Tuesday, September 18, 2012
When Jones was first hired to start the recycling program at the City, H-Power was just coming online. Prior to H-Power, almost everything was dumped into the landfill at Waimanalo Gulch on the Waianae Coast. Today, Oahu generates more than 1.2 million tons of solid waste every year. Had it not been for the foresight of City leaders to embark upon H-Power technology, our waste management system would be sorely inadequate. We divert more than 70% of the waste from the landfill to H-Power. Being an island, that figure is good, but the goal is to get it down to almost zero if possible.
That said, Honolulu is considered one of the most green cities for its size given our recycling efforts.
*The relationship between the City and State on recycling efforts
*How those who don't have curbside recycling can still recycle - i.e. businesses, condos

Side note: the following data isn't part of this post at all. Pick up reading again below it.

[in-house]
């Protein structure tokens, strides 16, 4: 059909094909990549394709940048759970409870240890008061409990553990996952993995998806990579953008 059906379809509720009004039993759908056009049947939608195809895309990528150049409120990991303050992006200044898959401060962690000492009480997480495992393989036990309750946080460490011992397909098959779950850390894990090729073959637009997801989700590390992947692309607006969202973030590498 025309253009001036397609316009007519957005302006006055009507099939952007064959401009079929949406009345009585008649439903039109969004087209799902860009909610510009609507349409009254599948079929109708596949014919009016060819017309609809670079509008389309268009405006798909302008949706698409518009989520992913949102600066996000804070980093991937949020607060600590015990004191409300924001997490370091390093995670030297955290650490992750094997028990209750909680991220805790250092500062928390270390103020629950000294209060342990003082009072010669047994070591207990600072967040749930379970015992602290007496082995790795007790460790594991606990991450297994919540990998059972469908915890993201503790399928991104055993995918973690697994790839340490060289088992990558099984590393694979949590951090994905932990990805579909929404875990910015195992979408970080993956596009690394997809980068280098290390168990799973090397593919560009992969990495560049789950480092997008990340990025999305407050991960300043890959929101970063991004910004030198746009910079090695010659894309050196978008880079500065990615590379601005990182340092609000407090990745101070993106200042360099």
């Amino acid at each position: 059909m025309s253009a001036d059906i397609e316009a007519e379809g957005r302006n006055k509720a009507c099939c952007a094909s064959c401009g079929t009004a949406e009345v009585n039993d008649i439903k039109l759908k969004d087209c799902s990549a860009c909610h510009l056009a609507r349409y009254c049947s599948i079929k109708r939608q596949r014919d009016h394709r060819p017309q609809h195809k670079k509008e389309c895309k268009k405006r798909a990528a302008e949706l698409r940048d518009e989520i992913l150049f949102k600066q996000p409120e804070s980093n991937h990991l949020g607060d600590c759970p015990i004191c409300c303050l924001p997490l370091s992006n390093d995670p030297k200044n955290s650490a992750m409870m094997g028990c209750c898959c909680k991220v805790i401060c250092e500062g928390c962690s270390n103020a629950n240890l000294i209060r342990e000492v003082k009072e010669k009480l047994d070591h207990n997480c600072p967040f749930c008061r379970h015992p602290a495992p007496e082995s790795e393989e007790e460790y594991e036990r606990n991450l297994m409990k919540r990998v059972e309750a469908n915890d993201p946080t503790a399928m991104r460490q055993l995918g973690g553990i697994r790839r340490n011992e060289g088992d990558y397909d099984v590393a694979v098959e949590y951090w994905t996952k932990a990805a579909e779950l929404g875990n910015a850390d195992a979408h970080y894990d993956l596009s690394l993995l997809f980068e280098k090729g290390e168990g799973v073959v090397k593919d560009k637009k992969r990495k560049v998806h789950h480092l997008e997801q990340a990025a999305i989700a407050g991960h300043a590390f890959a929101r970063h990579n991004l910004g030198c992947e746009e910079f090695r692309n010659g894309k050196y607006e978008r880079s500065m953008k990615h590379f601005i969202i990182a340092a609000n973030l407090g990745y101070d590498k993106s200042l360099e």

*How recycling has reduced litter
*How schools and non-profits can fundraise through the HI-5 (bottle recycling) program
*What things are we not recycling that can be considered for the future
*How to determine what kind of plastics can be recycled - the difference between #1 and #2
*Website is opala.org
*City is about to launch a phone APP
*Convenience is the key to more recycling participation
*What happens to the green waste
Don't miss this fact-filled show on Honolulu's recycling program and why we're one of the Top 3 green cities in the country.
The show airs on Friday, September 21, 2012 at 8:30 p.m. on Olelo, Channel 54. It repeats on Sunday, September 23rd and Sunday, September 30th, at 4 p.m., same channel.